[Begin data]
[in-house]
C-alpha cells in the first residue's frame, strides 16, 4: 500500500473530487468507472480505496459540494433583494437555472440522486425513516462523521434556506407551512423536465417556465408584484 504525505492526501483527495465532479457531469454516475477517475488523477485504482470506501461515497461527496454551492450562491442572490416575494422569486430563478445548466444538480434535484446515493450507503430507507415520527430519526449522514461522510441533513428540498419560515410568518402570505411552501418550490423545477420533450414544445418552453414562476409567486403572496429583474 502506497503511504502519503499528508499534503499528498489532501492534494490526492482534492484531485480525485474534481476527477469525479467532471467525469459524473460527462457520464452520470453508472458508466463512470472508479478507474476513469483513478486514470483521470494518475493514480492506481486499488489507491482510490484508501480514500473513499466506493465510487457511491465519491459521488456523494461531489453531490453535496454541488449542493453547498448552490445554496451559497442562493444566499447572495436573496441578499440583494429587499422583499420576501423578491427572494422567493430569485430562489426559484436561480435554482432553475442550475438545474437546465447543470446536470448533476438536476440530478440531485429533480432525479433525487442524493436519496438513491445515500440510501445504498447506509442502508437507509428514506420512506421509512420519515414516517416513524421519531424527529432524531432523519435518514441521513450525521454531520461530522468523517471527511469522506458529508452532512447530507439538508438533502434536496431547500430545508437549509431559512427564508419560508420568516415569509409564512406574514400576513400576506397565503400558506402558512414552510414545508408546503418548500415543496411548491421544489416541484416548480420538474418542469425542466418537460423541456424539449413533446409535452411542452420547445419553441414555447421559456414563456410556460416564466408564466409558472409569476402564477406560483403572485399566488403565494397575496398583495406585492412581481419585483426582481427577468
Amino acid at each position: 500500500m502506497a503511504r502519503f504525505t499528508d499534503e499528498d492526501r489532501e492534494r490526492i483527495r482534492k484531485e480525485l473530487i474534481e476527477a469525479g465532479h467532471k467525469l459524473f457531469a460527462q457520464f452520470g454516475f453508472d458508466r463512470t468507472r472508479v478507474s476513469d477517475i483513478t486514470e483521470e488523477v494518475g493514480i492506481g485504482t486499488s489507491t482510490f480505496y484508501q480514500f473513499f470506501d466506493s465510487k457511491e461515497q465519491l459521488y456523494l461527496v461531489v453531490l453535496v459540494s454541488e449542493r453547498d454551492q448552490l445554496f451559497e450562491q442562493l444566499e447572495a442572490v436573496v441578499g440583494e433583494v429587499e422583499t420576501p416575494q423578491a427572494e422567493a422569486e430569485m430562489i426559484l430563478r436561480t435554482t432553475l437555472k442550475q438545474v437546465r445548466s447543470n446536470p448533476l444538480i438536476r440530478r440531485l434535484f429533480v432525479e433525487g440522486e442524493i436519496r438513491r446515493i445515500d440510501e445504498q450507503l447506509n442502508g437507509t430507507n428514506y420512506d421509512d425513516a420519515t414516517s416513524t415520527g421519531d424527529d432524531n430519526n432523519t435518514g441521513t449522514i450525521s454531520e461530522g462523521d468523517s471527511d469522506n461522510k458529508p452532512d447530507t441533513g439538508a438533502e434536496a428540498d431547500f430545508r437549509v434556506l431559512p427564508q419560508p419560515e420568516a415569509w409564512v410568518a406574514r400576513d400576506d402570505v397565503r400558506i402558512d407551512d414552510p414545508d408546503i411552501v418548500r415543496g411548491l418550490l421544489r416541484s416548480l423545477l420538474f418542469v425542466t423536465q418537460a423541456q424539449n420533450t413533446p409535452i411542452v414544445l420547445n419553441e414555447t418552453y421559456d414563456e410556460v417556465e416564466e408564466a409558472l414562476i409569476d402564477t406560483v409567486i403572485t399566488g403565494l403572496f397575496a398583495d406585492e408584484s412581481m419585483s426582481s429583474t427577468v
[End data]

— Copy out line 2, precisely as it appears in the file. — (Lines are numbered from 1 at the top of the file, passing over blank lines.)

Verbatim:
C-alpha cells in the first residue's frame, strides 16, 4: 500500500473530487468507472480505496459540494433583494437555472440522486425513516462523521434556506407551512423536465417556465408584484 504525505492526501483527495465532479457531469454516475477517475488523477485504482470506501461515497461527496454551492450562491442572490416575494422569486430563478445548466444538480434535484446515493450507503430507507415520527430519526449522514461522510441533513428540498419560515410568518402570505411552501418550490423545477420533450414544445418552453414562476409567486403572496429583474 502506497503511504502519503499528508499534503499528498489532501492534494490526492482534492484531485480525485474534481476527477469525479467532471467525469459524473460527462457520464452520470453508472458508466463512470472508479478507474476513469483513478486514470483521470494518475493514480492506481486499488489507491482510490484508501480514500473513499466506493465510487457511491465519491459521488456523494461531489453531490453535496454541488449542493453547498448552490445554496451559497442562493444566499447572495436573496441578499440583494429587499422583499420576501423578491427572494422567493430569485430562489426559484436561480435554482432553475442550475438545474437546465447543470446536470448533476438536476440530478440531485429533480432525479433525487442524493436519496438513491445515500440510501445504498447506509442502508437507509428514506420512506421509512420519515414516517416513524421519531424527529432524531432523519435518514441521513450525521454531520461530522468523517471527511469522506458529508452532512447530507439538508438533502434536496431547500430545508437549509431559512427564508419560508420568516415569509409564512406574514400576513400576506397565503400558506402558512414552510414545508408546503418548500415543496411548491421544489416541484416548480420538474418542469425542466418537460423541456424539449413533446409535452411542452420547445419553441414555447421559456414563456410556460416564466408564466409558472409569476402564477406560483403572485399566488403565494397575496398583495406585492412581481419585483426582481427577468